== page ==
What was once an opportunity to cultivate an authentic fanbase feels less attainable, with the value of a follower only as great as the algorithmic success of a video or post being served to them. To Benjamin, it feels as though artists are at the mercy of the For You page, a relatively new (and “frustrating”) development in the timeline of his career as a musician.
“Here’s the thing, it was different with Instagram, because I feel like Instagram and Facebook and a lot of those started out as social networks where I find that was never sort of the goal with TikTok,” Benjamin explains. “Instagram was like, ‘Hey, let’s connect with your friends and your family and Facebook was like, ‘Let’s connect with your friends and your family,’ and the marketing was like a secondary thing. When you subscribed to somebody, that was like more of a commitment because you were sort of accepting the fact that you might see them interspersed throughout all of the content that you see everyday that includes your close friends and family. TikTok is not all that — there’s no social networking, friends and family aspect to it. It’s very different.”
And often, posting on TikTok doesn’t even feel true to himself to begin with. “It’s so embarrassing to me,” Benjamin says, laughing. “It’s not what I would do naturally.”
Despite feeling like he has little control over who finds his work, Benjamin does have autonomy over the product itself — and often, he opts to delegate elements of that practice to trusted hands. Outside of its reign as a TikTok favorite, “Devil Doesn’t Bargain” manages to have the best of both worlds, carefully blending the pop and folk genres to create a standout track while going back to Benjamin’s roots in lyricism that shares similarities with the narrative heart of 2020’s “Must Have Been The Wind.”
But beyond the penning of the lyrics, Benjamin likes to remain hands-off; though there are occasions where sonics will produce some lyrical inspiration, the production of a Benjamin song is typically based around his writing rooted in self-reflection first. “When I hear things, I can be like, ‘Yes, this is reflective of what I would want the song to sound like and how I feel it should be represented sonically,’ but I sort of separate myself from that part of the process,” Benjamin says.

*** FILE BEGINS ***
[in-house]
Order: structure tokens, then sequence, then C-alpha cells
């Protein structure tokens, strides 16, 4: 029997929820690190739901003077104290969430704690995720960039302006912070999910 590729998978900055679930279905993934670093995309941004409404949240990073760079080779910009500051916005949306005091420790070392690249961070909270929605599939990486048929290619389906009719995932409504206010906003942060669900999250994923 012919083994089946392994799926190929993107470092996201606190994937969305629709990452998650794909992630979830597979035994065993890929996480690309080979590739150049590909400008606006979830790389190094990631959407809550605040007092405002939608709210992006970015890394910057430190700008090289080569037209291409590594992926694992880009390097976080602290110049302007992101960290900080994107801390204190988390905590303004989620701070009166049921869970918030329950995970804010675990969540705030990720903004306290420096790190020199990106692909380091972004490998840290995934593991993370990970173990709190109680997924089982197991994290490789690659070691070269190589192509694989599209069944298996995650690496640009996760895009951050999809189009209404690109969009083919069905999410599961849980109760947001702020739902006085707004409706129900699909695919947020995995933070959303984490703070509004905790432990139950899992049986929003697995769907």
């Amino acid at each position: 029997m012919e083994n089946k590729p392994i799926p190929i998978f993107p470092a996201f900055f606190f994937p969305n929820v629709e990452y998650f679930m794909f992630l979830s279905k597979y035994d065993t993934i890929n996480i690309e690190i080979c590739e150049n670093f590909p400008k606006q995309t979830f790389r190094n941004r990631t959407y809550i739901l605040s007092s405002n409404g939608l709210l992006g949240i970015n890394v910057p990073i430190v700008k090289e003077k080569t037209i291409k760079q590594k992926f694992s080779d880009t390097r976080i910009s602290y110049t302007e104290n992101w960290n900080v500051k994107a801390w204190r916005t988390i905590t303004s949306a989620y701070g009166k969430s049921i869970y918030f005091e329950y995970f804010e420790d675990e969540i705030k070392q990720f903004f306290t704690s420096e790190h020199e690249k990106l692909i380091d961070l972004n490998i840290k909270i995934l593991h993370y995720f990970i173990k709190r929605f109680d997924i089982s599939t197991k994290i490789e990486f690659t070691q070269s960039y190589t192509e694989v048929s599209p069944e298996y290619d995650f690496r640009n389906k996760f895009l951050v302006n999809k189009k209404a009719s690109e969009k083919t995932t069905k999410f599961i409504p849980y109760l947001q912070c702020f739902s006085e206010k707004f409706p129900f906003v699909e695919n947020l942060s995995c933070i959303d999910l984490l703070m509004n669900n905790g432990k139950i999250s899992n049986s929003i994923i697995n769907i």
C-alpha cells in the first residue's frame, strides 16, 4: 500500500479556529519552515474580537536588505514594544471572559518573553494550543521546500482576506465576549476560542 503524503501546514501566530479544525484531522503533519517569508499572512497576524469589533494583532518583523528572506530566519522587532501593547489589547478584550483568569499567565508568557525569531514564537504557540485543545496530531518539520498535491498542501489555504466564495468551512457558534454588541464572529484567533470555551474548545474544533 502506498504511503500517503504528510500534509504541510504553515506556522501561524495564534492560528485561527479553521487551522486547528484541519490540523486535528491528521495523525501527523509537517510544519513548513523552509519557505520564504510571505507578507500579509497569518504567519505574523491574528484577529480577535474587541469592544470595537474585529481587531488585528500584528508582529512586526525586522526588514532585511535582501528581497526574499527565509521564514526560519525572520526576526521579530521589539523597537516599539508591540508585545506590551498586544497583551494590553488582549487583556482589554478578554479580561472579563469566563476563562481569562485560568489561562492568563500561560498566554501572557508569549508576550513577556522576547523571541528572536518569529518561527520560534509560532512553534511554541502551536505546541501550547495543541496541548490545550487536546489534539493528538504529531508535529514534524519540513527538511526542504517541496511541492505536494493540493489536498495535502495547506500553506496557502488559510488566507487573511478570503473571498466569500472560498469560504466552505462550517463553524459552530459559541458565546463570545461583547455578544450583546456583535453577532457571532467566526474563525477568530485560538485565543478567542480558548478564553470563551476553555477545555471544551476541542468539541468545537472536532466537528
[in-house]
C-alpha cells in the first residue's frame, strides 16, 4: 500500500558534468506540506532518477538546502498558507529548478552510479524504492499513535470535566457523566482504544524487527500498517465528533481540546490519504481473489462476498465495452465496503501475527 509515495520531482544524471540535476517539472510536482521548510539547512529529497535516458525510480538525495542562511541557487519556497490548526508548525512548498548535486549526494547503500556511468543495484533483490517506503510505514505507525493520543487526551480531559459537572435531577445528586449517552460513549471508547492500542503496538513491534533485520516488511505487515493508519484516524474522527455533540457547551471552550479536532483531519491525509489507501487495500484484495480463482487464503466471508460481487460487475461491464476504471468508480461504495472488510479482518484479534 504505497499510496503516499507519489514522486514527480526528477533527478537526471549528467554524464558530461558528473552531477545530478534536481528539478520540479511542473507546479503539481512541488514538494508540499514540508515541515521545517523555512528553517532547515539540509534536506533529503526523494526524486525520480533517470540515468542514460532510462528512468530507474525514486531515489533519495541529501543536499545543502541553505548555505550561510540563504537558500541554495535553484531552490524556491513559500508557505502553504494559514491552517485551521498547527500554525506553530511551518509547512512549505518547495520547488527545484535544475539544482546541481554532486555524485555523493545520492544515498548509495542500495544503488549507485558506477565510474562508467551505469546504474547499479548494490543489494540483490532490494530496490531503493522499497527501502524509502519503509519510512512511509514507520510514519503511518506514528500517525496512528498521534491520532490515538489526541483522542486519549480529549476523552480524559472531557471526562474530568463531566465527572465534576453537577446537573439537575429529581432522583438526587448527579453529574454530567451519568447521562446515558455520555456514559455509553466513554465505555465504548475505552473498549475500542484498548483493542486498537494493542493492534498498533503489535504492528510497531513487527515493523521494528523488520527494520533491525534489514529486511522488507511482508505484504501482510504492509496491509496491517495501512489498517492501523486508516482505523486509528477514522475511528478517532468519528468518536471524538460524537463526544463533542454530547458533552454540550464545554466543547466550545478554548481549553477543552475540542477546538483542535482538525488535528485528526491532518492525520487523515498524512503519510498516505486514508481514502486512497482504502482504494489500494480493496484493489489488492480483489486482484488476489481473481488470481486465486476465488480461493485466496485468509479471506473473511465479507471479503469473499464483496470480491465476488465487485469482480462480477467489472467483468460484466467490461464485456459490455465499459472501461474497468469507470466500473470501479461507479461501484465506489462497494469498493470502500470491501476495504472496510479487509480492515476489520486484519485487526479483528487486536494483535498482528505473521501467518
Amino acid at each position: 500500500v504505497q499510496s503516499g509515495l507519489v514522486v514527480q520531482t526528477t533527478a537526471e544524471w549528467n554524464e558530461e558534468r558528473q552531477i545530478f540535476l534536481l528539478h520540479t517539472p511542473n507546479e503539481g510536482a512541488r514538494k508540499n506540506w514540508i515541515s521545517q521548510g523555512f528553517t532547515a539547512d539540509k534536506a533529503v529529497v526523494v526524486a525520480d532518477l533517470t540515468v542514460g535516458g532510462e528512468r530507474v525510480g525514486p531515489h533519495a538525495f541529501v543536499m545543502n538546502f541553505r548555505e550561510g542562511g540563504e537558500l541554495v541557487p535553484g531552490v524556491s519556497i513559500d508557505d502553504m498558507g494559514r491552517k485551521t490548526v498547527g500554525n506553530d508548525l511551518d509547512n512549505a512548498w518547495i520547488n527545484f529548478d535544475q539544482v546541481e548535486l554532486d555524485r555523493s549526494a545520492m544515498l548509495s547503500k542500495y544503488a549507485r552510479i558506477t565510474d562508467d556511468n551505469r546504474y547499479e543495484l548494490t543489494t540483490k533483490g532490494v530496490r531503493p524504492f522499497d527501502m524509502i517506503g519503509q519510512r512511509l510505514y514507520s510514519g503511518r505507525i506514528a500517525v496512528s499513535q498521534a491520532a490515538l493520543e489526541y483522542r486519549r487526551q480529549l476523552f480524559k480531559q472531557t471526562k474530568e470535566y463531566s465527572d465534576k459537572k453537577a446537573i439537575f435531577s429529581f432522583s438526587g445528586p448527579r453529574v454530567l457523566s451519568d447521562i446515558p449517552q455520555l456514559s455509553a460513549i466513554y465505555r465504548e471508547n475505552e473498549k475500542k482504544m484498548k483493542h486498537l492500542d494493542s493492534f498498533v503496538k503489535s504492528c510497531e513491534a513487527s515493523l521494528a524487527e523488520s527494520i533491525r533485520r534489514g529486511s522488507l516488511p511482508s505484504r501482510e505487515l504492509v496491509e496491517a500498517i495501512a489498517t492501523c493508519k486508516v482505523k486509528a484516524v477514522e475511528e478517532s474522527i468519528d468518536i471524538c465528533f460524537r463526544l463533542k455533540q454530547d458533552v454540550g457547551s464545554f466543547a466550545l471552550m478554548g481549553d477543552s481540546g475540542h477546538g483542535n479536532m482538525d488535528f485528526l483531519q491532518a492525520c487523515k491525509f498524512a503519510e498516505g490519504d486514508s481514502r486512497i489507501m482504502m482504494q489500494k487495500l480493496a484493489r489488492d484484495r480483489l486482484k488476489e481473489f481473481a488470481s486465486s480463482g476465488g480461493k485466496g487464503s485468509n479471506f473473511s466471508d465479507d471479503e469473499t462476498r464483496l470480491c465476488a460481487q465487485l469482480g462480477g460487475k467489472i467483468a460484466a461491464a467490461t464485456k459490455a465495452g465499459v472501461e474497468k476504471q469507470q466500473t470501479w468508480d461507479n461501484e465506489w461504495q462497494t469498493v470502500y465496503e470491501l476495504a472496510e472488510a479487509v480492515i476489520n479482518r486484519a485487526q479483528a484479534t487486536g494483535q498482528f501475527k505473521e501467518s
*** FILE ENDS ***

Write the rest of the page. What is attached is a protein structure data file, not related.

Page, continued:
He continues, “So, a lot of the songs I’ll write in my living room, write the lyrics and the chords and stuff, and then send them to a friend or have a friend work on it, send it back to me and then go back and forth that way. I’m rarely in the studio while a song is being produced. Every once in a while, it will start out with a track and the sonic elements in a track will inspire the lyric, but generally speaking, the lyric comes first.”
Benjamin also keeps himself distanced from the assembly of the tracklist; in suit with the theme of objectivity to his own art, the long-winded process of creating an album requires an outside eye (or ear) to assist in shaping its final form. In the case of tracklisting, Benjamin entrusts his manager to take on the task of ordering what will become the project’s narrative. “Although I recognize that it’s important, it’s not something that I’m able to do because I can’t separate myself from the songs,” he explains.
That inability to completely detach himself from a piece of work spans back as long as Benjamin can remember in his career, but he realizes now that the reception to a song he loves may be entirely different from an audience that doesn’t share that same, deep-seated attachment to it. The listener is “objective” because they didn’t write the story, and while they may relate to Benjamin’s experiences, they also did not live through them.
(Un)Commentary, as the name suggests, is an amalgamation of Benjamin’s thoughts while navigating growing pains like feeling invisible and growing up in tracks like “Deniro” and “Older,” respectively. He compares the sensation of translating that commentary in his music to writing a history paper in school — while one may think their writing is sound, it isn’t until a third-party reads the words that you realize you were missing crucial context for the sentence all along.
“Art for me, it’s a form of communication,” Benjamin says. “And if other people don’t understand fully what you’re trying to communicate, then you haven’t been successful. I’m not communicating to myself; I know what it is that I want to say.”